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Why study Art History in London

Studying Art History in London allows students to access a variety of museums, libraries and galleries such as the world-renowned British Museum, Victoria and Albert Museum, British Library, National Gallery and Tate Galleries. This makes London the most inspiring location to study the subject and the Northeastern University London Art History BA makes use of these locations during class time. Best of all, all of the museums and galleries listed are free to visit, although some exhibitions may have additional charges.


Notable London museums and galleries include:

In Central London

National Portrait Gallery, Charing Cross – the most extensive collection of portraits in the world, including Jane Austen, William Shakespeare and Queen Elizabeth I.

National Gallery, Charing Cross – the home of works by Monet, Van Gogh and Renoir.

Wallace Collection, between Bond St and Baker St – Eighteenth and Nineteenth century art collections.


In South West London

Natural History Museum, Exhibition Road, South Kensington – known for its Life and Earth Galleries, wildlife garden and geological collections.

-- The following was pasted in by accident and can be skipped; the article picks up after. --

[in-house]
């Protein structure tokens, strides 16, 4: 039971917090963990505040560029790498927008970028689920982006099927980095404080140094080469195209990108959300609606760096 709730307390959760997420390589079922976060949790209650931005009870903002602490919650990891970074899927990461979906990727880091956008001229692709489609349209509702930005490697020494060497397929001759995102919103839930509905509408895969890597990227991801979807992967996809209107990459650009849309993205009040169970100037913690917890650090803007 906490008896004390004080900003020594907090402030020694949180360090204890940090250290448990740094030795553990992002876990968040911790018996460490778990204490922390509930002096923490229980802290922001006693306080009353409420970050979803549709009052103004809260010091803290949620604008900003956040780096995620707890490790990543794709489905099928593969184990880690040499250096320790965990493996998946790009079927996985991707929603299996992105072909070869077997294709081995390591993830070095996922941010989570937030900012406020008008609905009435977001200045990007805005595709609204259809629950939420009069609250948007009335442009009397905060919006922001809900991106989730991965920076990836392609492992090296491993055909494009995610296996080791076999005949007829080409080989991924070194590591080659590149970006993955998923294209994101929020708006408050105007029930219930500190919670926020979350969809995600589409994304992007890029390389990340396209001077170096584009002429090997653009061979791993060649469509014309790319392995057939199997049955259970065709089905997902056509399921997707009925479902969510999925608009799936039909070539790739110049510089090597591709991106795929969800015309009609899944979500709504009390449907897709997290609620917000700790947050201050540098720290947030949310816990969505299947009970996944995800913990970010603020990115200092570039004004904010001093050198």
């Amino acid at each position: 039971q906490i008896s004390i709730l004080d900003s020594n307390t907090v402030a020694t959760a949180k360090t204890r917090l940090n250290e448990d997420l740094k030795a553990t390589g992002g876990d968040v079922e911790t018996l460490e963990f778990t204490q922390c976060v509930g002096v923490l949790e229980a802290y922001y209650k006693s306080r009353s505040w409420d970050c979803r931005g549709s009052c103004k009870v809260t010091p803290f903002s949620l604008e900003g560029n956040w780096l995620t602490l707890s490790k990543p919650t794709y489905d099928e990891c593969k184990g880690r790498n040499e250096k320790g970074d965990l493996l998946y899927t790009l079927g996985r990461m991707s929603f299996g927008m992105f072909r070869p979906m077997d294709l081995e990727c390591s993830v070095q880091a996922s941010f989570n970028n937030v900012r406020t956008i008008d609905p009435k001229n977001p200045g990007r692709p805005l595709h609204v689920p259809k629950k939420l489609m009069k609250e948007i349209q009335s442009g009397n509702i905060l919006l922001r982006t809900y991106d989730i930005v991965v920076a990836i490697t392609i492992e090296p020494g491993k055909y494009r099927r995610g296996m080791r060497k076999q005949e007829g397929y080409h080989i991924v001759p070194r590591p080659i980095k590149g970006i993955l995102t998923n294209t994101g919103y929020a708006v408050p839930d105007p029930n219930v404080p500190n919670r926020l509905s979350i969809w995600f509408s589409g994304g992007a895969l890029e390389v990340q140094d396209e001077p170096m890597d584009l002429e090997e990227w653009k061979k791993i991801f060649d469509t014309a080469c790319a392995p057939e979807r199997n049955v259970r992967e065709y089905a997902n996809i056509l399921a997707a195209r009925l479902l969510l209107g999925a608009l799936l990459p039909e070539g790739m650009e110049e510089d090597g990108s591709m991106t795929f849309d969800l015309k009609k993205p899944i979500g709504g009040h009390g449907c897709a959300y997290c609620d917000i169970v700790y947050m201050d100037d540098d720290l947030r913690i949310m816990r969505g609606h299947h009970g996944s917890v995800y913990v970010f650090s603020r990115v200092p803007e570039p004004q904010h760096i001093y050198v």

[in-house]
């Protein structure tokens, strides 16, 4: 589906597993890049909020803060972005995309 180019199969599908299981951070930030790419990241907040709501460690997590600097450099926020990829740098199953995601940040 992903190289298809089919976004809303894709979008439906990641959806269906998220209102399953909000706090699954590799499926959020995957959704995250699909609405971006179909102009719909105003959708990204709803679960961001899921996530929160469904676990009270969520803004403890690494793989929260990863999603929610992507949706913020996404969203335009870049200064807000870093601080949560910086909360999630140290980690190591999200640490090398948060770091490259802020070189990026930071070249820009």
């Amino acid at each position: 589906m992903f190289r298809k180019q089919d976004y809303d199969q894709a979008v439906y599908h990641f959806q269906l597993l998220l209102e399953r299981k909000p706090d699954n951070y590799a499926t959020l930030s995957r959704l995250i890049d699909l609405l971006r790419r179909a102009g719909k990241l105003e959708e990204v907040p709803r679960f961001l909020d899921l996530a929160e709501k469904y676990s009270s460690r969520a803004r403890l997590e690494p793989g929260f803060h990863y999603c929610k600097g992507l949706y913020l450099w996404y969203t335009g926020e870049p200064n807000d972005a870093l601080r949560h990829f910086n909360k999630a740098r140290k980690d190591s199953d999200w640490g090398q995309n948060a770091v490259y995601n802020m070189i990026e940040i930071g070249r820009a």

Science Museum, Exhibition Road, South Kensington – a record of scientific, technological and medical achievements from across the globe.

V&A, Exhibition Road, South Kensington – the world’s leading museum of art and design.

Serpentine Galleries, Kensington Gardens – hosts world-renowned exhibitions of art, architecture and design.

Tate Britain, Pimlico – the home of British art from 1500 to this day

Saatchi Gallery, Chelsea – known for its collections of photojournalism, pop art and contemporary paintings.


In South London

Hayward Gallery, South Bank – co-manages the Arts Council Collection, which is the largest loan collection of modern and contemporary British art in the world.

Tate Modern, South Bank – known for international modern and contemporary art.

Newport Street Gallery, Lambeth – showing the personal art collection of Damien Hirst.


Other smaller galleries can be found here.